I have been a romantic since childhood,and grown up hoping "the one" would come take me away someday.It has been a painful journey because I made a mistake of falling in love with the wrong person who left me disillusioned.However,time taught me better and today I am blessed to be loved by my true soulmate,and it feels inexplicably right :)

Charles Gramlich said...

I actually used to have a pretty clear image of the girl I'd fall in love with. She had dark hair and her name was Julie. Although I dated a brunette for a good long time, pretty much nothing of my image ever came true. But now in my forties I've found a love that captures the spirit of what I hoped for.

Sarah Hina said...

When younger, I had the sense of running in parallel lines with my future mate. Wishing I could lean my track to the side, and force contact. But timing is a fickle thing.

I think those dreams persist. And as long as our eyes aren't too dazzled to also acknowledge reality, I'm glad that they do. That hunger for love and understanding makes me feel my most fully human--pain and happiness included.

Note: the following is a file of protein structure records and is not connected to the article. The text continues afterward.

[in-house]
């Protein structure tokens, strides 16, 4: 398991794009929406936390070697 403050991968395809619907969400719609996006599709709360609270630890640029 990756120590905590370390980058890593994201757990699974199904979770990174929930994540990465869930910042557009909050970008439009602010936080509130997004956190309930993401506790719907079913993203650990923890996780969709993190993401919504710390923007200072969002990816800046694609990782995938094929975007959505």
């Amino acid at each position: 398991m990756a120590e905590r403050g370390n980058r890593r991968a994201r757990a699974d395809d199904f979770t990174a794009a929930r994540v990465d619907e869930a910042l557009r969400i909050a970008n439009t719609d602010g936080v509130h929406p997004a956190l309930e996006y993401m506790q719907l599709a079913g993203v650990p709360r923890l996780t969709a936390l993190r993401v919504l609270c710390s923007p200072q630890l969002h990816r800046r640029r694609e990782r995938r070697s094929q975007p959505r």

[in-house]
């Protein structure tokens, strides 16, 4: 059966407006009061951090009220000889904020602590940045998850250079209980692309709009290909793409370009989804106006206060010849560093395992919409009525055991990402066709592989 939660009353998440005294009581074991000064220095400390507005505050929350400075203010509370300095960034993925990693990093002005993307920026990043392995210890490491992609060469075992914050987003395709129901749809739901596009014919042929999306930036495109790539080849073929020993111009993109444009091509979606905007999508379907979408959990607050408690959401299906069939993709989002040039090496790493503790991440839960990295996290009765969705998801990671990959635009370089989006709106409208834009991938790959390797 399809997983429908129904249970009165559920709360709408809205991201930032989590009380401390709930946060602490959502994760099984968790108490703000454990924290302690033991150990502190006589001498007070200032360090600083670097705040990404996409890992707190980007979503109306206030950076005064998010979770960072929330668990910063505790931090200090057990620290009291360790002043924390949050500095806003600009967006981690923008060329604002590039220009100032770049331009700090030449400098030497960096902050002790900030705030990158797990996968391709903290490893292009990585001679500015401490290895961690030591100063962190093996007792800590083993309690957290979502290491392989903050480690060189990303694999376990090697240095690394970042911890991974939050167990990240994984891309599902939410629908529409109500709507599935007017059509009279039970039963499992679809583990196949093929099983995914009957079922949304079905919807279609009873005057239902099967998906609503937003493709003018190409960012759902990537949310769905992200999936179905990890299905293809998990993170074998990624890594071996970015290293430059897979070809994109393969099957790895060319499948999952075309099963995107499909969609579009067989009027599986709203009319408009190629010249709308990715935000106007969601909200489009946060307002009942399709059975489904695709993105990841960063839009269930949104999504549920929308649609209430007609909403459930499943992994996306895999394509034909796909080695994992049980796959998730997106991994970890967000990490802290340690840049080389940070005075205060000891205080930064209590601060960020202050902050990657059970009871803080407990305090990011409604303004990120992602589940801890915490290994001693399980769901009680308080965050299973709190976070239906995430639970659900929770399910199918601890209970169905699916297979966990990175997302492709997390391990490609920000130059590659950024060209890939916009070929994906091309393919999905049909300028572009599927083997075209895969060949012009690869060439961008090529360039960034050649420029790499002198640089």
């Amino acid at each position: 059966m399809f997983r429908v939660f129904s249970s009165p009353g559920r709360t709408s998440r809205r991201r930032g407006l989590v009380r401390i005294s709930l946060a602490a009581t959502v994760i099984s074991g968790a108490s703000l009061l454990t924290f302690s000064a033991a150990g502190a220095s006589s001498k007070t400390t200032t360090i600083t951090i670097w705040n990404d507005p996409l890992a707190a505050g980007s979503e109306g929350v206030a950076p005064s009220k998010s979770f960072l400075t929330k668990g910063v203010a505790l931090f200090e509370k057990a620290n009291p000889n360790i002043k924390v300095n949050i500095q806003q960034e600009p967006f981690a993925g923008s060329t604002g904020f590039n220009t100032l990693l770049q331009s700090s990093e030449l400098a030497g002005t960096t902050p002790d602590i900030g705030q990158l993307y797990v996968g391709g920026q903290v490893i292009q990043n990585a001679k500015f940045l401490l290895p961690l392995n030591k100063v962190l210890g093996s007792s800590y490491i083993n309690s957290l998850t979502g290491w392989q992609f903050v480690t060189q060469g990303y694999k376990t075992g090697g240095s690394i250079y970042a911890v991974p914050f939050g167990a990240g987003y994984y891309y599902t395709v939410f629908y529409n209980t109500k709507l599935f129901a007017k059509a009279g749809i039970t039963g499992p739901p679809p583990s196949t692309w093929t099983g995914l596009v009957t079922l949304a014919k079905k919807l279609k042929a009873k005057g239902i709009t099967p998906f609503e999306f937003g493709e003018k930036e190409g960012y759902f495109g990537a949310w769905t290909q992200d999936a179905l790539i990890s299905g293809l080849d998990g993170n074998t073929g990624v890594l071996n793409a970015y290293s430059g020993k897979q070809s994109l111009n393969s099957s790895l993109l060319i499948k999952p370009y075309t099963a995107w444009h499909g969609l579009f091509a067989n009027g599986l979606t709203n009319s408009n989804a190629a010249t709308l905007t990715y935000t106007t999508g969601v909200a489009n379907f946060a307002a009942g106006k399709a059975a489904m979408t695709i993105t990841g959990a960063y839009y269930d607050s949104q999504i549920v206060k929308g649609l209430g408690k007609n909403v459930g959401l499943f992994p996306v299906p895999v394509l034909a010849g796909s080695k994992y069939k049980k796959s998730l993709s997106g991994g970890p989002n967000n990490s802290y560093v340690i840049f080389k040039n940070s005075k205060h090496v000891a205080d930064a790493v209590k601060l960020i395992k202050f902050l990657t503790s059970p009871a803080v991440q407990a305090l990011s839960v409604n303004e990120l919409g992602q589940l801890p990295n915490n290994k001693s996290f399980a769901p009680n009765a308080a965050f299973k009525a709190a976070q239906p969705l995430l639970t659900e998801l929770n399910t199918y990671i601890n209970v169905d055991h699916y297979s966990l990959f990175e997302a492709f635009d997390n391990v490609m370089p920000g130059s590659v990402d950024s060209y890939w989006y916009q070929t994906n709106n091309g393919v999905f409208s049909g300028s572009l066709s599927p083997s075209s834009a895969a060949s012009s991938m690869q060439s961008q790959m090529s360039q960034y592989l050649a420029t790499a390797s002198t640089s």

Selma said...

I have been married for 18 years to the guy whom I consider to be my soulmate. However, I didn't initially recognise that quality in him. It has emerged over time. As a kid I definitely imagined what my future partner would be like. The reality is different but just as good!

Geraldine said...

Interesting post Jason and a good question to consider. I have been married twice and as far as knowing who I'd be with (and should be with) I don't think I ever felt that way when I was young. I was just looking for fun,fun,fun in those days LOL, not contemplating life as an "old" person ie: anyone over 25 LOL.